A team of senior war crimes prosecutors released a report on Monday accusing the Syrian regime of carrying out “systemic torture and killings” of thousands of men who are thought to be victims of the regime’s notorious security agencies.
The 31-page document was commissioned by Qatar, a key backer of the Syrian rebels, and given toCNN and The Guardian a day before Syrian peace talks were due to be held in Geneva.
The report was written by Desmond de Silva, former chief prosecutor of the special court for Sierra Leone; Geoffrey Nice, the former lead prosecutor in the trial of former Yugoslavian president Slobodan Milosevic; and David Crane, who indicted Liberian president Charles Taylor.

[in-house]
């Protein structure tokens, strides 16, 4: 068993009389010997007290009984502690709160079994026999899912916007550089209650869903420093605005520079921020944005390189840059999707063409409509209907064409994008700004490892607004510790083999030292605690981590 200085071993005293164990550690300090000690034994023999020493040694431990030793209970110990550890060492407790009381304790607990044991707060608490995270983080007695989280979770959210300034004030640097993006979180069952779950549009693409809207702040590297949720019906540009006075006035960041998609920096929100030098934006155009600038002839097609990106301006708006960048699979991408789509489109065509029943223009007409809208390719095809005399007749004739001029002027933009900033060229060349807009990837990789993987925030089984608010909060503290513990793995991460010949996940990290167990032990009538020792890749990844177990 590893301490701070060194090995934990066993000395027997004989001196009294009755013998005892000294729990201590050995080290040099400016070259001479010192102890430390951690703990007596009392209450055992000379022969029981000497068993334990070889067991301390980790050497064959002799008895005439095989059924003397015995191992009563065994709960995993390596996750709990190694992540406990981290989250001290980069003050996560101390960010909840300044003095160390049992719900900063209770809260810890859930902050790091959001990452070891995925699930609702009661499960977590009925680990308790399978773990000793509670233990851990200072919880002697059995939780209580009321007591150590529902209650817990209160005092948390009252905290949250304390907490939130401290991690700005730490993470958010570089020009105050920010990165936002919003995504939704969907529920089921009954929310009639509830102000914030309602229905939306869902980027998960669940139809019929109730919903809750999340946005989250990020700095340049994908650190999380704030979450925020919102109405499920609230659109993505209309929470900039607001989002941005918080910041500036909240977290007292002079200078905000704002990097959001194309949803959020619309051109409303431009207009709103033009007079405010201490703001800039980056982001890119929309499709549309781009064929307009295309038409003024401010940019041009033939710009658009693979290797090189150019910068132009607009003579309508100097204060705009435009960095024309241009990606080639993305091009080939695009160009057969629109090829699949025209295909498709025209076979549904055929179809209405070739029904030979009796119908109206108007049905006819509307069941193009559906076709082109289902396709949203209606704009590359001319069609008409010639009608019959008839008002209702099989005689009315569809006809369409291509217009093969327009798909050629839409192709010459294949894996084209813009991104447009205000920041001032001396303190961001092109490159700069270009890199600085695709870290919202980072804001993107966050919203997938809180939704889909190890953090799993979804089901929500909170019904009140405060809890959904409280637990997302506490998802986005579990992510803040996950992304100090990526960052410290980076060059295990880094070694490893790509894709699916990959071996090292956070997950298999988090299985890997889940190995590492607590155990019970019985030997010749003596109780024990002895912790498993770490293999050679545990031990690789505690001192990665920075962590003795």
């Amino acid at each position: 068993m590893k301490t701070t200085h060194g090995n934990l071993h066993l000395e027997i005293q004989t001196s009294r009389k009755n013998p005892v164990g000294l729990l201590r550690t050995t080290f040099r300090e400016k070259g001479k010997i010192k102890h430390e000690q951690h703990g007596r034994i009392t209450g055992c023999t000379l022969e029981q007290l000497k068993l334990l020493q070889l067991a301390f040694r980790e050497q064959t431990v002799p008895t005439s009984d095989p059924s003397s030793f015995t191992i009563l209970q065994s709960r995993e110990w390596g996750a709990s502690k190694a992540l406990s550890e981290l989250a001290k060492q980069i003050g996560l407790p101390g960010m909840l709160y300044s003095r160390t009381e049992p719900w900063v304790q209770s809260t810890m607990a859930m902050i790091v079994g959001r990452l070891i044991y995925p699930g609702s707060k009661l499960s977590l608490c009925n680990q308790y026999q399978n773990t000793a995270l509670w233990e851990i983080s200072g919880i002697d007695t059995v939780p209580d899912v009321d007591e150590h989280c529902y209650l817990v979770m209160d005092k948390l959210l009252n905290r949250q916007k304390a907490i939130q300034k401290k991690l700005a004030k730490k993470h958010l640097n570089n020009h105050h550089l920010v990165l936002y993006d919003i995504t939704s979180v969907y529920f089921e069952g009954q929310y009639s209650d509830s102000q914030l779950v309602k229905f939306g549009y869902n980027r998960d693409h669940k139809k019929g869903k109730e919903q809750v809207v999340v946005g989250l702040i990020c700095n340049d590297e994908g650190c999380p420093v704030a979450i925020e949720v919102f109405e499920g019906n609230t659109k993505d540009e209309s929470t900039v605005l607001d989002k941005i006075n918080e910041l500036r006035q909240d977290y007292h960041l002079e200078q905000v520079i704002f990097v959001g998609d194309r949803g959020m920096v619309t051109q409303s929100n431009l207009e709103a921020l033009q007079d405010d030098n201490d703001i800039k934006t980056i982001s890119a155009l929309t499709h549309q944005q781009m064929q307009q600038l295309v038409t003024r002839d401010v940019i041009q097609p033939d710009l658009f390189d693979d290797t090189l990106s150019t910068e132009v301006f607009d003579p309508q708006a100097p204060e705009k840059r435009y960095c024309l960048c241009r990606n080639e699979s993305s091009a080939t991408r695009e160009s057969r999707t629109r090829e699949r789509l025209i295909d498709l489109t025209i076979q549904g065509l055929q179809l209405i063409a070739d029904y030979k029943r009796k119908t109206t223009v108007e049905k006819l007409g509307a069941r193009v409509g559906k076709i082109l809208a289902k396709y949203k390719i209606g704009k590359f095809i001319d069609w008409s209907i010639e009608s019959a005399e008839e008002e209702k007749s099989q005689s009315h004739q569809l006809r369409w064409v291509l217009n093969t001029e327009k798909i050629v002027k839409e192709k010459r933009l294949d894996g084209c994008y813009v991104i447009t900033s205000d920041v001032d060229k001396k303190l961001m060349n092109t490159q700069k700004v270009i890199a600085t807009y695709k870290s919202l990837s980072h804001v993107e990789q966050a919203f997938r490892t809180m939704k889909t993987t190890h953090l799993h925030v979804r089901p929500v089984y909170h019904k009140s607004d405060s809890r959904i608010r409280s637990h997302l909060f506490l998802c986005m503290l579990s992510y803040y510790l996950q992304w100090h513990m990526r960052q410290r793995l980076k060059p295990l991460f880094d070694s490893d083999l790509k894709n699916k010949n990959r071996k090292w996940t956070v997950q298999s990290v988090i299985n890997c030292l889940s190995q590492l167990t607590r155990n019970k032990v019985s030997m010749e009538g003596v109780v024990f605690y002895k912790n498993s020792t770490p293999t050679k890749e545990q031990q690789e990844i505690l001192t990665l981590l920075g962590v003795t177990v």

The document relies on the unauthenticated testimony and photographs given by the source, who remains unidentified for security purposes.
The informant, a photographer who claims to have defected from the Syrian military police, presented forensic experts commissioned by the London legal firm representing Qatar with around 55,000 digital images of 11,000 dead detainees.
He claims they died in captivity before being taken to a military hospital to be photographed.
“Overall there was evidence that a significant number of the deceased were emaciated and a significant minority had been bound and/or beaten with rod-like objects,” said the report.
‘Smoking guns’ evidence against Assad
Some had no eyes while others showed signs of strangulation or electrocution, according to the 31-page document.